Since the self-titled debut’s release, the album has sold 155,000+ album equivalents worldwide, with smash hit “Colors” hitting #1 on Adult Album Alternative (AAA) radio and has been streamed over 60 million times. And as I mentioned earlier, the band was nominated for a Best New Artist Grammy along with fellow JOVM mainstay Yola — losing out to Billie Eilish.

Black Pumas will be releasing a deluxe version of their breakthrough self-titled album, which will feature new artwork, previously unpublished in-studio and live performance photographs, as well as a bonus 7 inch featuring three previously unreleased originals, live-in studio versions of “Colors,” “October 33,” and “Confines;” a live version of “Know You Better,” recorded at C-Boys Heart & Soul, the Austin club, where the band first made a name for themselves; the band’s attention-grabbing covers of The Beatles‘ “Eleanor Rigby,” Death’s “Politicians in My Eyes,” Bobby “Blue” Bland‘s “Ain’t No Love in the Heart of the City,” and Tracy Chapman‘s “Fast Car,” which they premiered on The Late Show with Stephen Colbert last month.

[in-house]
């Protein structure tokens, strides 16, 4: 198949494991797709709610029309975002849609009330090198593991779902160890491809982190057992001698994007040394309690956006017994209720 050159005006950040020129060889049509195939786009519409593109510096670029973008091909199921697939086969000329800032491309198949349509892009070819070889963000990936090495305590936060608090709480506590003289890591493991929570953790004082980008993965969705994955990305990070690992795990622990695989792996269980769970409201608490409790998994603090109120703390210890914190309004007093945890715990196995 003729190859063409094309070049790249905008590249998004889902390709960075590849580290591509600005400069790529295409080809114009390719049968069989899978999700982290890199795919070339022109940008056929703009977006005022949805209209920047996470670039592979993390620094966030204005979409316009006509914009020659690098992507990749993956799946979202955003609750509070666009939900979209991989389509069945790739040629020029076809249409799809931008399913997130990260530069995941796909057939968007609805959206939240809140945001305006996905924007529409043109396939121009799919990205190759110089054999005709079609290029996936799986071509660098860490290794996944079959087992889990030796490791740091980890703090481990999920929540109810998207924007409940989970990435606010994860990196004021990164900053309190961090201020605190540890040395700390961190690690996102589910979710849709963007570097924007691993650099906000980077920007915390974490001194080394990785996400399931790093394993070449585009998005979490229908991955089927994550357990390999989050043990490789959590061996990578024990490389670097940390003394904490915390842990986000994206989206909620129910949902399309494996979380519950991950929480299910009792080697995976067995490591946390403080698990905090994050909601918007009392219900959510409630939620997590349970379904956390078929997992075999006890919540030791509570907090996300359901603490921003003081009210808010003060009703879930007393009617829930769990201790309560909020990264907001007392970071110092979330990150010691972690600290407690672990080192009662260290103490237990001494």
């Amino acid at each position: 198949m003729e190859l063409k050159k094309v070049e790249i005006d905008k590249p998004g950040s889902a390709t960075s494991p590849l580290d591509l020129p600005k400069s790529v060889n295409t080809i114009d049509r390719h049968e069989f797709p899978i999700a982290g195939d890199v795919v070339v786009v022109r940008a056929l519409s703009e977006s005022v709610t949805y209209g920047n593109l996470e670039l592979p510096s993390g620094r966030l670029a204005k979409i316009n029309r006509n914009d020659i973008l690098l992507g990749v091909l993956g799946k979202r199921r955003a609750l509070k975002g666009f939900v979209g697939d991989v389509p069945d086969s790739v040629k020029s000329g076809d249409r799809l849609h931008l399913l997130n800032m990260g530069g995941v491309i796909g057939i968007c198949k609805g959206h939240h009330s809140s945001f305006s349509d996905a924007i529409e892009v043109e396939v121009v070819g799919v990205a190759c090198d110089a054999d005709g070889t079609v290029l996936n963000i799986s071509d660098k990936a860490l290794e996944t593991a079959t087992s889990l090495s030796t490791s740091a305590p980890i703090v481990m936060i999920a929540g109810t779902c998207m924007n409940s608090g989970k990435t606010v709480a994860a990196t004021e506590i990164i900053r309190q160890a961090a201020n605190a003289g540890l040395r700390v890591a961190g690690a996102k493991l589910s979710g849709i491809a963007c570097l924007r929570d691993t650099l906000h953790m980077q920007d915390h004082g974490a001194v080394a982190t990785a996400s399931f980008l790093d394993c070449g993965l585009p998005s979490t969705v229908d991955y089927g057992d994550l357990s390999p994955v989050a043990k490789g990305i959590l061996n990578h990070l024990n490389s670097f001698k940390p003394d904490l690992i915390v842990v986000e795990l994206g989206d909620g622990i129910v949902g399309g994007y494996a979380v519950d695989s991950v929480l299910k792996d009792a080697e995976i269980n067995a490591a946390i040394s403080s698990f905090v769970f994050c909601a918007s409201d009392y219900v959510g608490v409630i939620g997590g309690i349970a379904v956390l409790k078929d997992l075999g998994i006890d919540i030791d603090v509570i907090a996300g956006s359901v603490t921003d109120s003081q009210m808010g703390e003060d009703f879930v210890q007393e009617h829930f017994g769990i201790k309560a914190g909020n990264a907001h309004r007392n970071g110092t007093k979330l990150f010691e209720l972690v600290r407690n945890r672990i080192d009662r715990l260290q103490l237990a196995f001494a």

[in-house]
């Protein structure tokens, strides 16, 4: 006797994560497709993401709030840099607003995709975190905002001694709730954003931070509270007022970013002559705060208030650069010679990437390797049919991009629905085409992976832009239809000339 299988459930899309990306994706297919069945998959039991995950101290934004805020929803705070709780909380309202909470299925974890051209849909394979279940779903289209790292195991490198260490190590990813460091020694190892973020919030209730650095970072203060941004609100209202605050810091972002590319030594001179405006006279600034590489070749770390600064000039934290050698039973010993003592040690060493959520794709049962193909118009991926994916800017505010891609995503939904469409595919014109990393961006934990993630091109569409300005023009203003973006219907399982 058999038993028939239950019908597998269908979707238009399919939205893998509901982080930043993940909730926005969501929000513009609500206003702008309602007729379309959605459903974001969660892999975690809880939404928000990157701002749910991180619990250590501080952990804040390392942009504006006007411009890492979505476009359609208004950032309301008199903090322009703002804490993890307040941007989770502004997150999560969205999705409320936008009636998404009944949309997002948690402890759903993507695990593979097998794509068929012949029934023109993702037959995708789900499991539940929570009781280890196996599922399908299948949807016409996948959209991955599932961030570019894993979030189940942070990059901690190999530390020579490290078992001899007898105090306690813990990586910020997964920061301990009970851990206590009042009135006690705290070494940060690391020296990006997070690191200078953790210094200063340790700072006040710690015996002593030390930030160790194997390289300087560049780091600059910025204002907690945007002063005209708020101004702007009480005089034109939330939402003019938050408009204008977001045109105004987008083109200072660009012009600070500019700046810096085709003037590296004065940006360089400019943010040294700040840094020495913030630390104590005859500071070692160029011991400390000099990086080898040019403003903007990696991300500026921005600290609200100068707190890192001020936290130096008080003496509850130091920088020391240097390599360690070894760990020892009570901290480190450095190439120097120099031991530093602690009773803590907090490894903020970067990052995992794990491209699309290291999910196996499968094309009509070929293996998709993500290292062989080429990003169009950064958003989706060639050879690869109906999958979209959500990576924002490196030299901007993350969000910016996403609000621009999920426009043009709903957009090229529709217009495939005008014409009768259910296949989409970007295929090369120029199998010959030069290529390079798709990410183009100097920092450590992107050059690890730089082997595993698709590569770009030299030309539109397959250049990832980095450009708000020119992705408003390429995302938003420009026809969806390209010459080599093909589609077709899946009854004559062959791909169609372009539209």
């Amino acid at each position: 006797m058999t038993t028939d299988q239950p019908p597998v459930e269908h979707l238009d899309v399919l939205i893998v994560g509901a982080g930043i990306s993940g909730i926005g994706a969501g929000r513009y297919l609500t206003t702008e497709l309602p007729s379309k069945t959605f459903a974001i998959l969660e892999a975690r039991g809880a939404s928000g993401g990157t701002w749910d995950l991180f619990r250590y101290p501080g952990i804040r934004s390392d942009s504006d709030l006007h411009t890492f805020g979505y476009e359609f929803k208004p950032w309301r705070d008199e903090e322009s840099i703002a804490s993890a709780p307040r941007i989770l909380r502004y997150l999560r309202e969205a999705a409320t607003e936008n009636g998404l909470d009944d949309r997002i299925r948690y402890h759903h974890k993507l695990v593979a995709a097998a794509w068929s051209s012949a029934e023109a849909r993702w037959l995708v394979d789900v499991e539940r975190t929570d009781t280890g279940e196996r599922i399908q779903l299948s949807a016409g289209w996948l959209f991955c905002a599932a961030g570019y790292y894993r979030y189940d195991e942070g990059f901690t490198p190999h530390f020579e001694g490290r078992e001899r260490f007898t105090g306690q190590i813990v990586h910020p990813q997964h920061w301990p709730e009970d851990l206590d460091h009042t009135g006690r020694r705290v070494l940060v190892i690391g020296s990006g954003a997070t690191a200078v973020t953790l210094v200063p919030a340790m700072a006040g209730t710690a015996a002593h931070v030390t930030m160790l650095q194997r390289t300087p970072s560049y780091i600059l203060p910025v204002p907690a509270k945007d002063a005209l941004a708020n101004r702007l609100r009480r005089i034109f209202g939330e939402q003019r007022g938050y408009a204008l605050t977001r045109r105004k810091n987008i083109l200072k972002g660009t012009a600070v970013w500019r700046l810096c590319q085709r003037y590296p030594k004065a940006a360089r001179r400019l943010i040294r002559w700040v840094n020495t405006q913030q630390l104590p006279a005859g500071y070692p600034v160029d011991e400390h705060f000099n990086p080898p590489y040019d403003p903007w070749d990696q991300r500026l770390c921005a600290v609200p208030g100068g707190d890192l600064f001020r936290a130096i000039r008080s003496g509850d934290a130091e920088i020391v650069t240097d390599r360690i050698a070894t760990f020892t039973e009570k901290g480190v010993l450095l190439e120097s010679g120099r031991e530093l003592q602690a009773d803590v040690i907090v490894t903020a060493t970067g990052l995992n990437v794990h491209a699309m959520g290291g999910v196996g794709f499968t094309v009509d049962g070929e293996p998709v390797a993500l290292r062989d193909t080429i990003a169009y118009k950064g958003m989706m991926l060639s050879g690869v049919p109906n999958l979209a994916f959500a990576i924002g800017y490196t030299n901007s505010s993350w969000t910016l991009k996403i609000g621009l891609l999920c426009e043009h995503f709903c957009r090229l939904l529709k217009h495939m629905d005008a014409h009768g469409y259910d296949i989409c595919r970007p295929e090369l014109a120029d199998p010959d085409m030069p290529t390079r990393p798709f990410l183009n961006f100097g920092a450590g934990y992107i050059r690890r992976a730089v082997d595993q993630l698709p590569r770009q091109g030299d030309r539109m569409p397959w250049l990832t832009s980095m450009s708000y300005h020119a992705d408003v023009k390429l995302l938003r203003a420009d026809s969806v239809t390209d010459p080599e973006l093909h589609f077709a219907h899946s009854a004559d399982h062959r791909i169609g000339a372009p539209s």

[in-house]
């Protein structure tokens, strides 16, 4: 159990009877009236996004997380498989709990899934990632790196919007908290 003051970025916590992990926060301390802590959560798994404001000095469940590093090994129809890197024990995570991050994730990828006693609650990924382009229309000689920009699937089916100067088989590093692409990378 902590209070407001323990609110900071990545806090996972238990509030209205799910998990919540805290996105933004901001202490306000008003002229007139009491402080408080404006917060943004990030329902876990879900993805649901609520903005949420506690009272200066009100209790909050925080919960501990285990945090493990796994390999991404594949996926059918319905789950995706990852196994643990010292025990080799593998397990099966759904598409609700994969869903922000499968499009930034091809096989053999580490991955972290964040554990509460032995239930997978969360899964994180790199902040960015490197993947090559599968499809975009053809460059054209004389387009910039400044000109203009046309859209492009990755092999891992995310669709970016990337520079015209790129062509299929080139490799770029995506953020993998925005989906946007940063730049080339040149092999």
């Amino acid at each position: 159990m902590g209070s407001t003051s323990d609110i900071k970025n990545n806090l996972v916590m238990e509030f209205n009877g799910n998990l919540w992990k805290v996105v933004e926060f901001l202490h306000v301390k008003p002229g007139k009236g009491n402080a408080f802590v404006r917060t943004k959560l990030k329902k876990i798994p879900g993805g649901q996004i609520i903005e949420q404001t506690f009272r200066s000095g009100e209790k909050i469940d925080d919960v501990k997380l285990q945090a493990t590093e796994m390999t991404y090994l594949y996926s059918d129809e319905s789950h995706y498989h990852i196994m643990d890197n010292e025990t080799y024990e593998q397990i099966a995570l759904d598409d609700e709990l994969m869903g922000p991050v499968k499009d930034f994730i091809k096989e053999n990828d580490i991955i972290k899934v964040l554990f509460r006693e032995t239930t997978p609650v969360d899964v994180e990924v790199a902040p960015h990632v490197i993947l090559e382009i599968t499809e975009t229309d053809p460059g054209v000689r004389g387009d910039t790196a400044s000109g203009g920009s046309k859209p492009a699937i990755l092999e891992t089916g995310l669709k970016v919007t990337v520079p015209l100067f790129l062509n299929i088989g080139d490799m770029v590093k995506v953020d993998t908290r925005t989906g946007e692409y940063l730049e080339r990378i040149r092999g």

Building upon their rapidly growing profile, the act was recently on The Tonight Show Starring Jimmy Fallon, where they performed one of my favorite songs off their self-titled album, the Muscle Shoals-like shuffle “Fire.”

Live Footage: Black Pumas Perform “Confines” with a String Quartet

I’ve spilled quit a bit of virtual ink covering the Grammy Award-nominated Austin, TX-based soul act and JOVM mainstays, Black Pumas over the past couple of years. Led by Grammy Award-winning producer, songwriter, guitarist and producer Adrian Quesada and San Fernando Valley-born singer/songwriter and guitarist Eric Burton, the acclaimed act can trace their origins back to 2017. Burton, who grew up singing in church and in musical theater